Are the polls accurately reflecting teams' performance?

Originally Published: November 27, 2006
By experts

Butler at No. 18? Ohio State, without Greg Oden, at No. 1? Our experts debate the most recent coaches poll:

Katz's take
Just think about this: Ohio State will be promoted as the No. 1 team in the country heading into a game at North Carolina on Wednesday night, despite the fact that the Buckeyes are without their best player and likely will be a decent underdog, if you care about such things.

It's hard to see how the coaches -- and this is supposedly the coaches -- can put Ohio State, without Greg Oden, at No. 1 after playing all of its games at home. Ohio State hasn't played its toughest slate yet, nor has it met a single team from one of the major conferences.

The Buckeyes are 6-0 by beating VMI, Loyola-Chicago, Kent State, Eastern Kentucky, San Francisco and Youngstown State. How can that compare to UCLA winning the Maui Invitational with wins over Kentucky and Georgia Tech, let alone a win at home over BYU? Or, how about Pitt, which did have a neutral-site win over Western Michigan, but most recently obliterated Florida State at home? Seriously, do the coaches who vote in this poll really believe that Ohio State is better than UCLA and Pitt at this juncture?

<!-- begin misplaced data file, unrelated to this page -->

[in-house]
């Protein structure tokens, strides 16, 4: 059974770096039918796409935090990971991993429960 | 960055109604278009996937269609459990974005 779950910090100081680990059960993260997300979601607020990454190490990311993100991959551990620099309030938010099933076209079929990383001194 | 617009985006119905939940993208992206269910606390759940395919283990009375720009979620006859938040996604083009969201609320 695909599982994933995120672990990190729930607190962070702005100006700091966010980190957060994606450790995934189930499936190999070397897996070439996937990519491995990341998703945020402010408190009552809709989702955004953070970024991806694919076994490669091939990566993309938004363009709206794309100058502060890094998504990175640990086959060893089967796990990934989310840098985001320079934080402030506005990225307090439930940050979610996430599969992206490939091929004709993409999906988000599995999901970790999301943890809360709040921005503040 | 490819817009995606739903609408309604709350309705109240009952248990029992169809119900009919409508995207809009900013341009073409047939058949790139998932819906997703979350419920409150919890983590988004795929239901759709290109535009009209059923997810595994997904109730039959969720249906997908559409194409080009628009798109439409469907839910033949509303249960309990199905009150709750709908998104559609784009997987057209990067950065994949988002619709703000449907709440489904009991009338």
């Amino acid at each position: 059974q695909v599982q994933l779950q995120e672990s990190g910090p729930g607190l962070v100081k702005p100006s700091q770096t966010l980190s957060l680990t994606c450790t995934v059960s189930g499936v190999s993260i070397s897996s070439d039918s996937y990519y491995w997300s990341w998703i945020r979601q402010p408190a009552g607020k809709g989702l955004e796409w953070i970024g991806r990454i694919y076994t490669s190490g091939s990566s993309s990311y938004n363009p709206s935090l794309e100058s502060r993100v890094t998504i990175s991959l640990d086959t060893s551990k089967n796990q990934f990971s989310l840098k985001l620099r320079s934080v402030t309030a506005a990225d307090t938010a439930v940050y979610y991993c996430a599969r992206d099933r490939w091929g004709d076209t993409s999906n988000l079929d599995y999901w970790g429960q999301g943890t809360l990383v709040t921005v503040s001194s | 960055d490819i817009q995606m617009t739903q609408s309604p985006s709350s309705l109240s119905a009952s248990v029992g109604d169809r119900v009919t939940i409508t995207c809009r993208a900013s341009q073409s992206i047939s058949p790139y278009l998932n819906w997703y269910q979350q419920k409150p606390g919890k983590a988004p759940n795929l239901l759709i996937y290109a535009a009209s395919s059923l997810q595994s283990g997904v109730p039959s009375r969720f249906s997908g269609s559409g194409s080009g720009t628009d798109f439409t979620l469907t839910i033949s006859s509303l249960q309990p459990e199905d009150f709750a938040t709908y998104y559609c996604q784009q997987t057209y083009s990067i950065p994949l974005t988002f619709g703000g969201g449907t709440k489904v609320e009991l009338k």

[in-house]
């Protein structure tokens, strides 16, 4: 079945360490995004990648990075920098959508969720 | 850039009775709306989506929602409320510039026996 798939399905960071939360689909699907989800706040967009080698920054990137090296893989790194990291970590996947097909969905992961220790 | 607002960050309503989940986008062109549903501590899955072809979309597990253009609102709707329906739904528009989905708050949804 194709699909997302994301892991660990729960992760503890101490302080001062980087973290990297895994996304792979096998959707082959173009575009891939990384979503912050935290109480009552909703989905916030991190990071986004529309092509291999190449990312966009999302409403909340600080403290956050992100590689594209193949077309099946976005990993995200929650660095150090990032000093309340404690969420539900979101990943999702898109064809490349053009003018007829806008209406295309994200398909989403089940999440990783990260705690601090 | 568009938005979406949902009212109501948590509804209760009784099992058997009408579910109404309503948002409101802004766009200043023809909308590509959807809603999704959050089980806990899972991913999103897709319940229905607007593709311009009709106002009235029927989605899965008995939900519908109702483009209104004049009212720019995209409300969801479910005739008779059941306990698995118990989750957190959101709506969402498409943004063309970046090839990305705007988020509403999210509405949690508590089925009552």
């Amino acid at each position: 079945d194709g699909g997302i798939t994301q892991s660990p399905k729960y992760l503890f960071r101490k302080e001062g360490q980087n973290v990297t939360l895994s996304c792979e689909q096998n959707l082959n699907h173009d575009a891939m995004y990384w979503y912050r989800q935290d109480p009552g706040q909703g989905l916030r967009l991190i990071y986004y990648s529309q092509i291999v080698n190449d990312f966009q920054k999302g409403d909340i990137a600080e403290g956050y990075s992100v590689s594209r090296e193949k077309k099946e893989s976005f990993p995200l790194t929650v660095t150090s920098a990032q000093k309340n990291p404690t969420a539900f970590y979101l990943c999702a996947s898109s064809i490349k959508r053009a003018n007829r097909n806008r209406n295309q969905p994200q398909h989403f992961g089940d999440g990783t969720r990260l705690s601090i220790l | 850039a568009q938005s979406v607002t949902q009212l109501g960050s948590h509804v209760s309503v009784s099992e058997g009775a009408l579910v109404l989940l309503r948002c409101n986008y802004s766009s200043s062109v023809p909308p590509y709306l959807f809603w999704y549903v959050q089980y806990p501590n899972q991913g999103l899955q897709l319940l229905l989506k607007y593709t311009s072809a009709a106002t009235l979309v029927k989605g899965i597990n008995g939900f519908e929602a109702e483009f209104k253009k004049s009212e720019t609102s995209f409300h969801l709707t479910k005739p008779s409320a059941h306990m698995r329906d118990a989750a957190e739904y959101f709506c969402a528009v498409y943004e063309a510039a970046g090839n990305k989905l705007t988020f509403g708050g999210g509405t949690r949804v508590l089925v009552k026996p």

The polls in college basketball are supposed to be a snapshot of this week. The in-season polls aren't a projection of the No. 1 seeds. The preseason poll can serve as that, but not an in-season poll. That's why Butler should be in the top 10, since no other team has beaten as many high-majors in a row as the Bulldogs. Gonzaga should be rewarded for a win over North Carolina on a neutral court, as well.

It's not worth getting too worked up about the polls, since they don't matter in college hoops like they do in football. But since they exist, they should at least make sense. Putting Ohio State No. 1 this week doesn't.